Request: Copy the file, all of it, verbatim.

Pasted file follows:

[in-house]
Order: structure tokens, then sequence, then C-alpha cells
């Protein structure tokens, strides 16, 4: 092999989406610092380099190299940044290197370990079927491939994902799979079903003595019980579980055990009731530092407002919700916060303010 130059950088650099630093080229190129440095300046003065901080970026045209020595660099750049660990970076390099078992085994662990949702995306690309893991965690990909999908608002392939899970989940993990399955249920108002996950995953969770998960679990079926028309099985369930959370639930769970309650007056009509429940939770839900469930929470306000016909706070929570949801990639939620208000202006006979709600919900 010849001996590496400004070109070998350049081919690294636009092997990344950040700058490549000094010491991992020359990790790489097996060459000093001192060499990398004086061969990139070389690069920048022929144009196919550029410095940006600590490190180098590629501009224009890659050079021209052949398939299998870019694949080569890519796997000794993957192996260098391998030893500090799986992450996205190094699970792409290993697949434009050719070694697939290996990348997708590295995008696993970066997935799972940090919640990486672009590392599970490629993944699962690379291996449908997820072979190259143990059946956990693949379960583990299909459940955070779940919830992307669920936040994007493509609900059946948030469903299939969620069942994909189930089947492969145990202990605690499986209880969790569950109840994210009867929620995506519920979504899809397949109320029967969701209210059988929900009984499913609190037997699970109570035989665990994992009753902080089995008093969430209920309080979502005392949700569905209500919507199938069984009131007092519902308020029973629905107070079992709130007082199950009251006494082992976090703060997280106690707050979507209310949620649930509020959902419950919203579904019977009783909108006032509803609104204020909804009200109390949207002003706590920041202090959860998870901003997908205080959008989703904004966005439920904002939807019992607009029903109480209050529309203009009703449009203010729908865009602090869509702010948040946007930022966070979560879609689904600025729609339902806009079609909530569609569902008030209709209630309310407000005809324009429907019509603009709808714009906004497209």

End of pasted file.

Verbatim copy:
[in-house]
Order: structure tokens, then sequence, then C-alpha cells
């Protein structure tokens, strides 16, 4: 092999989406610092380099190299940044290197370990079927491939994902799979079903003595019980579980055990009731530092407002919700916060303010 130059950088650099630093080229190129440095300046003065901080970026045209020595660099750049660990970076390099078992085994662990949702995306690309893991965690990909999908608002392939899970989940993990399955249920108002996950995953969770998960679990079926028309099985369930959370639930769970309650007056009509429940939770839900469930929470306000016909706070929570949801990639939620208000202006006979709600919900 010849001996590496400004070109070998350049081919690294636009092997990344950040700058490549000094010491991992020359990790790489097996060459000093001192060499990398004086061969990139070389690069920048022929144009196919550029410095940006600590490190180098590629501009224009890659050079021209052949398939299998870019694949080569890519796997000794993957192996260098391998030893500090799986992450996205190094699970792409290993697949434009050719070694697939290996990348997708590295995008696993970066997935799972940090919640990486672009590392599970490629993944699962690379291996449908997820072979190259143990059946956990693949379960583990299909459940955070779940919830992307669920936040994007493509609900059946948030469903299939969620069942994909189930089947492969145990202990605690499986209880969790569950109840994210009867929620995506519920979504899809397949109320029967969701209210059988929900009984499913609190037997699970109570035989665990994992009753902080089995008093969430209920309080979502005392949700569905209500919507199938069984009131007092519902308020029973629905107070079992709130007082199950009251006494082992976090703060997280106690707050979507209310949620649930509020959902419950919203579904019977009783909108006032509803609104204020909804009200109390949207002003706590920041202090959860998870901003997908205080959008989703904004966005439920904002939807019992607009029903109480209050529309203009009703449009203010729908865009602090869509702010948040946007930022966070979560879609689904600025729609339902806009079609909530569609569902008030209709209630309310407000005809324009429907019509603009709808714009906004497209």